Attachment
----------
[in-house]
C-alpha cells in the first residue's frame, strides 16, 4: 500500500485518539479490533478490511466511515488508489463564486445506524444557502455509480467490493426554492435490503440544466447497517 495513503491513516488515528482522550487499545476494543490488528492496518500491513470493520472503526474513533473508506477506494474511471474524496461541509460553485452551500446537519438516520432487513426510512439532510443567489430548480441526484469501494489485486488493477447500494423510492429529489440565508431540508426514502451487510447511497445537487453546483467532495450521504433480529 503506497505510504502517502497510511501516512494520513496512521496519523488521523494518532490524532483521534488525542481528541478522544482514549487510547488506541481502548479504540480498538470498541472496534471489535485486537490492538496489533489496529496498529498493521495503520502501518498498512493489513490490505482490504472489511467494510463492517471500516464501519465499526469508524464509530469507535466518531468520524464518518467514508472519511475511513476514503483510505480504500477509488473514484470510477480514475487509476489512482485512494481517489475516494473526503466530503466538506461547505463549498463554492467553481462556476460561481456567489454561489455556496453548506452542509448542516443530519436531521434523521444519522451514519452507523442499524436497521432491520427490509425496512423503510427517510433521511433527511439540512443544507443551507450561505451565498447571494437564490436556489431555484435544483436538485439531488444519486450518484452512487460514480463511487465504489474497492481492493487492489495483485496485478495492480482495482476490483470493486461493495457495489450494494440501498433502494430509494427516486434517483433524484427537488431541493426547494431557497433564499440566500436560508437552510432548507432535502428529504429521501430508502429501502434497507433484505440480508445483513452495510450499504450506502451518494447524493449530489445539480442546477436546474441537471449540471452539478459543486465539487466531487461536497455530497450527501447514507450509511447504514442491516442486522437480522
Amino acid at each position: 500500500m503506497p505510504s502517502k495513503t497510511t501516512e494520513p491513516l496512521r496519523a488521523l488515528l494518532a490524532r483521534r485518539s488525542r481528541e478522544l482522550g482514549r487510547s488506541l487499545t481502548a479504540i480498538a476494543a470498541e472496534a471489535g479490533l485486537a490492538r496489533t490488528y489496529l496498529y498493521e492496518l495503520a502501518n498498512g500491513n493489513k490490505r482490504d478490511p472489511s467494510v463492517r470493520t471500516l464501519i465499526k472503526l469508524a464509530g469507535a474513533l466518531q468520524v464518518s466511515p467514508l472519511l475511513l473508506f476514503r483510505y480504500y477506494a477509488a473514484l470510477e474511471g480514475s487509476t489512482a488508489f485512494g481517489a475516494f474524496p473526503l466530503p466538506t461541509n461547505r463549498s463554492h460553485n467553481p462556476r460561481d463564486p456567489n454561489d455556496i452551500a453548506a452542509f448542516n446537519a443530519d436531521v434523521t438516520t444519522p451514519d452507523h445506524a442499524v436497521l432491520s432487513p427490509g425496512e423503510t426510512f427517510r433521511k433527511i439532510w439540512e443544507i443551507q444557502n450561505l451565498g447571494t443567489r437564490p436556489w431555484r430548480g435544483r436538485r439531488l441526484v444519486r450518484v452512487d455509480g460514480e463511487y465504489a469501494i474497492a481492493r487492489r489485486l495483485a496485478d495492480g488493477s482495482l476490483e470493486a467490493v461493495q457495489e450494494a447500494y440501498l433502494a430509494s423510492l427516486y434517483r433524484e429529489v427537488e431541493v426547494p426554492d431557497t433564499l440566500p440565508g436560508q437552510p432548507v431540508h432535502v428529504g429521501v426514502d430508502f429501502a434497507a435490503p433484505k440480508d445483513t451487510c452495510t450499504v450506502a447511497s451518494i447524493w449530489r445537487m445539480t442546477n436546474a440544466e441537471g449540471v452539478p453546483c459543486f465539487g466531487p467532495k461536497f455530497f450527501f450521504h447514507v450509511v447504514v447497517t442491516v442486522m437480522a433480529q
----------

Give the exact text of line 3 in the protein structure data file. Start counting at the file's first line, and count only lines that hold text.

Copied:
Amino acid at each position: 500500500m503506497p505510504s502517502k495513503t497510511t501516512e494520513p491513516l496512521r496519523a488521523l488515528l494518532a490524532r483521534r485518539s488525542r481528541e478522544l482522550g482514549r487510547s488506541l487499545t481502548a479504540i480498538a476494543a470498541e472496534a471489535g479490533l485486537a490492538r496489533t490488528y489496529l496498529y498493521e492496518l495503520a502501518n498498512g500491513n493489513k490490505r482490504d478490511p472489511s467494510v463492517r470493520t471500516l464501519i465499526k472503526l469508524a464509530g469507535a474513533l466518531q468520524v464518518s466511515p467514508l472519511l475511513l473508506f476514503r483510505y480504500y477506494a477509488a473514484l470510477e474511471g480514475s487509476t489512482a488508489f485512494g481517489a475516494f474524496p473526503l466530503p466538506t461541509n461547505r463549498s463554492h460553485n467553481p462556476r460561481d463564486p456567489n454561489d455556496i452551500a453548506a452542509f448542516n446537519a443530519d436531521v434523521t438516520t444519522p451514519d452507523h445506524a442499524v436497521l432491520s432487513p427490509g425496512e423503510t426510512f427517510r433521511k433527511i439532510w439540512e443544507i443551507q444557502n450561505l451565498g447571494t443567489r437564490p436556489w431555484r430548480g435544483r436538485r439531488l441526484v444519486r450518484v452512487d455509480g460514480e463511487y465504489a469501494i474497492a481492493r487492489r489485486l495483485a496485478d495492480g488493477s482495482l476490483e470493486a467490493v461493495q457495489e450494494a447500494y440501498l433502494a430509494s423510492l427516486y434517483r433524484e429529489v427537488e431541493v426547494p426554492d431557497t433564499l440566500p440565508g436560508q437552510p432548507v431540508h432535502v428529504g429521501v426514502d430508502f429501502a434497507a435490503p433484505k440480508d445483513t451487510c452495510t450499504v450506502a447511497s451518494i447524493w449530489r445537487m445539480t442546477n436546474a440544466e441537471g449540471v452539478p453546483c459543486f465539487g466531487p467532495k461536497f455530497f450527501f450521504h447514507v450509511v447504514v447497517t442491516v442486522m437480522a433480529q